We ‘Welcome’ really well. We are open and receiving.
Interesting, because in a sense when you are welcoming it is not welcomed who needs to change to make being hospitable a reality.
We welcome by opening a door, offering refreshment, turfing the cat off of the most comfortable seat. We do not stand behind a locked door, staring through frosted and shouting through the barrier; we would not expect a guest to bring their own drink; and we would expect them to sit on the floor in favour of the cat.
God’s Grace is welcoming and calls us to be the same.
In the Gospel reading for this Sunday, Luke 15:1-10 we read this evening about Jesus and the Pharisees and teachers of the law at loggerheads. Not only was Jesus welcoming tax collectors and sinner, but he was putting them beyond the ordinary. Lost sheep and lost coins given every last drop of resources and attention.
We are challenged to such welcome that rejoices, is thrilled by hospitality.
“Share with God’s people who are in need. Practise hospitality.” ~ Romans 12:13 (NIV)
Participating in the Lent group at St.Peter’s these past five weeks has been both thought provoking and inspiring.
More generally, in terms of helping to make the implicit become explicit. We all have notions (in this case we have been exploring hospitality in a Christian context) that we implicitly understand. But it is often not until we make those notions explicit and investigate them further that we appreciate their full significance. The group has certainly helped me in that regard.
More specifically, I have felt that I have had my own views challenged and horizons widened and have acted differently in my daily life as a result. The differences have perhaps been relatively small in the grand scheme of things, but I hope that those small differences have been helpful – and more hospitable – for others.
I am thankful for the opportunity to have been a part of the journey that the Lent groups from St. Peter’s and the Methodist Mission have taken together this year.
oOo oOo oOo
On a different – but related – note, I popped in to Church today and had an impromptu conversation with a visitor there. I was heartened to hear that this person was thrilled by the fact that St. Peter’s was open so much of the time. The person went on to describe how – more often than not – they would arrive at a Church to visit, only to find the building closed up and inaccessible, or the hospitality lacking. Whilst clearly not delighted that the visitor’s experience of many Churches has been a cold or unwelcoming one, it was great to hear that their experience of St. Peter’s hospitality was so positive.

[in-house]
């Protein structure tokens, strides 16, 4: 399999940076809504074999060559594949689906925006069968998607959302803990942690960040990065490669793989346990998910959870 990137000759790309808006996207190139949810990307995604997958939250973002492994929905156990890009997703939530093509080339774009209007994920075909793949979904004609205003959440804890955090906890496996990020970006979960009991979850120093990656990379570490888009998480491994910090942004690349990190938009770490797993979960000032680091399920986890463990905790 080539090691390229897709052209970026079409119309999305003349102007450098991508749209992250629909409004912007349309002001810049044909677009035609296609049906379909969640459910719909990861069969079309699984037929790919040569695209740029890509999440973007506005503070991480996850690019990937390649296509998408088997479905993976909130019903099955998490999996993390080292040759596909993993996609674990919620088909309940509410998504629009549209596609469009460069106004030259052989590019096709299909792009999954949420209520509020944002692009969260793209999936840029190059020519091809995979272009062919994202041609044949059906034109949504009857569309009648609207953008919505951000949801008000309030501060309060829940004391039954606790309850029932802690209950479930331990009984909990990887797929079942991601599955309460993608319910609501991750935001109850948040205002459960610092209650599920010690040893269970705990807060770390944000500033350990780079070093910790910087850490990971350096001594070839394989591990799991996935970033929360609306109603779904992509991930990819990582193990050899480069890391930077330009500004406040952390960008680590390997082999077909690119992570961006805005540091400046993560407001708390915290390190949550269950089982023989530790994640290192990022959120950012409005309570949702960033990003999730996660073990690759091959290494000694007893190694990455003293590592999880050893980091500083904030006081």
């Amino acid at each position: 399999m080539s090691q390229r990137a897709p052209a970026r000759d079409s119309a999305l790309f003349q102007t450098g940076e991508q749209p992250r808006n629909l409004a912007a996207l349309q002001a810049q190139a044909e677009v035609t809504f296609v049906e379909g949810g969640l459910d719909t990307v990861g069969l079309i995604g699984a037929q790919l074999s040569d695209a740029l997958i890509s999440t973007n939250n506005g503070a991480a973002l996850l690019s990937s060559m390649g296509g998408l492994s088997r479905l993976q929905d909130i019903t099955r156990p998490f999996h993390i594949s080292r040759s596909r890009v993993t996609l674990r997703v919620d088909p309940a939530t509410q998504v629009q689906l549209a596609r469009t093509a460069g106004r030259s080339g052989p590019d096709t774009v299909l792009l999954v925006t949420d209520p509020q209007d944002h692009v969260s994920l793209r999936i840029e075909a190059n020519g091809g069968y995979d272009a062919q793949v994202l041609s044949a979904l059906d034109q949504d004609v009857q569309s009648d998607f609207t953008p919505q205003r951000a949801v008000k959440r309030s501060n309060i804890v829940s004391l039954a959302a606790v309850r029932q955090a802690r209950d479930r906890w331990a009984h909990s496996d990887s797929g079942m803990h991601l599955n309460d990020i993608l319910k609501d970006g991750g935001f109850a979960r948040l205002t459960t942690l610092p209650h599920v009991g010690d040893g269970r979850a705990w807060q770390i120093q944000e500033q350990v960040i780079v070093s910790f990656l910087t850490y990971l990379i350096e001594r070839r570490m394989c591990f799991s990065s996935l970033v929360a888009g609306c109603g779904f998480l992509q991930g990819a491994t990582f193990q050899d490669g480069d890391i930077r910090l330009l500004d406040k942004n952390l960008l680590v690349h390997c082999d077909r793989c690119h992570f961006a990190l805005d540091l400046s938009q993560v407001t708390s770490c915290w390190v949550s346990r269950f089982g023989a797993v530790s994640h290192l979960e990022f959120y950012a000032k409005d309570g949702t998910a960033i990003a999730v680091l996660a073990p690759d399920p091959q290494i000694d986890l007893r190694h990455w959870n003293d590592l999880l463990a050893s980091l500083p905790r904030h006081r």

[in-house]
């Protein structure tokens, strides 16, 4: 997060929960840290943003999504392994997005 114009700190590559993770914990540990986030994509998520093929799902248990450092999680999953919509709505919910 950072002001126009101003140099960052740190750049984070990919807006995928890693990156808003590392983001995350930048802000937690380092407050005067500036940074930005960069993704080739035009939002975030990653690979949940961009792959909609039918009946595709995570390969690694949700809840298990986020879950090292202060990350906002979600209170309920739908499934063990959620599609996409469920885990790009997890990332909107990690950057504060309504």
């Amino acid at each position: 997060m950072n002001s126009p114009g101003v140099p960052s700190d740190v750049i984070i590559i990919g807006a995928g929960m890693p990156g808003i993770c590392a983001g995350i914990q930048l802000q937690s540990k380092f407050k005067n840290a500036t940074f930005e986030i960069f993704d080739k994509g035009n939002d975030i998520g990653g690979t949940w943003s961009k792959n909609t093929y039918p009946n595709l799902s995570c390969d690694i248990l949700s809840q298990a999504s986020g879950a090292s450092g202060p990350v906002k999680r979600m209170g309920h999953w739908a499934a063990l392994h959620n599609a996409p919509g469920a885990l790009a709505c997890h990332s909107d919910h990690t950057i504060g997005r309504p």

Long may our tradition of warmth, openness and accessibility – truly being a Church in the heart of the town – continue.
Morning prayer Friday seemed to round off conversations about hospitality and our call to ‘show’ mercy as seen in the ‘Good Samaritan’.
From Galatians 5 and in the ‘Message Version, Paul writes:
My counsel is this: Live freely, animated and motivated by God’s Spirit.
What happens when we live God’s way? He brings gifts into our lives, much the same way that fruit appears in an orchard—things like affection for others, exuberance about life, serenity. We develop a willingness to stick with things, a sense of compassion in the heart, and a conviction that a basic holiness permeates things and people. We find ourselves involved in loyal commitments, not needing to force our way in life, able to marshal and direct our energies wisely.
Since this is the kind of life we have chosen, the life of the Spirit, let us make sure that we do not just hold it as an idea in our heads or a sentiment in our hearts, but work out its implications in every detail of our lives. That means we will not compare ourselves with each other as if one of us were better and another worse. We have far more interesting things to do with our lives. Each of us is an original.
Again from the ‘Good Samaritan’ – “go do (or be) likewise….”
Good news is always a welcomed guest.
At the point I felt someone moving far away from influence and help, experience tells me they were to be moved without thought or favour to ’who knows where.’ I was actually expecting a phone call from somewhere far off, even outside Yorkshire.
Word came, good news – relocation hardly further than they had been travelling the last weeks. Beautifully, connections and hospitality are in place, friends are ready and a centre of prayer to continue a sometimes frightening journey.
Give us grace to welcome and sustain.
Their (and your) prayers are part of the construction that is our church family!
My starting point is ‘yes’, simply because I have spent another morning trying to work out how a Lent Group can rely on visuals to draw out gospel truths and therefore focus learning in a non traditional way. What picture(s) does the word ‘Hospitality’ bring to your mind’s eye?
Then I was looking for something specifically visual for the early part of Matthew 10. Not much luck in the trawl on Google, however I phrased my search. Nothing is devised or tagged as yet…!
And yet….and yet….
I found this wonderful extract based around the call of the disciples and the following of Jesus. It is based on what would have happened if the whole of Jesus’ ministry was ‘Twittered’. Nothing to do with Matthew 10 – but I was inspired to contact the parish wordpress whizz to work his magic.
I found the piece both clever in its design and moving in its proclamation of the Gospel story.
Follow the link to media on the Huddersfield Parish Church Web Site.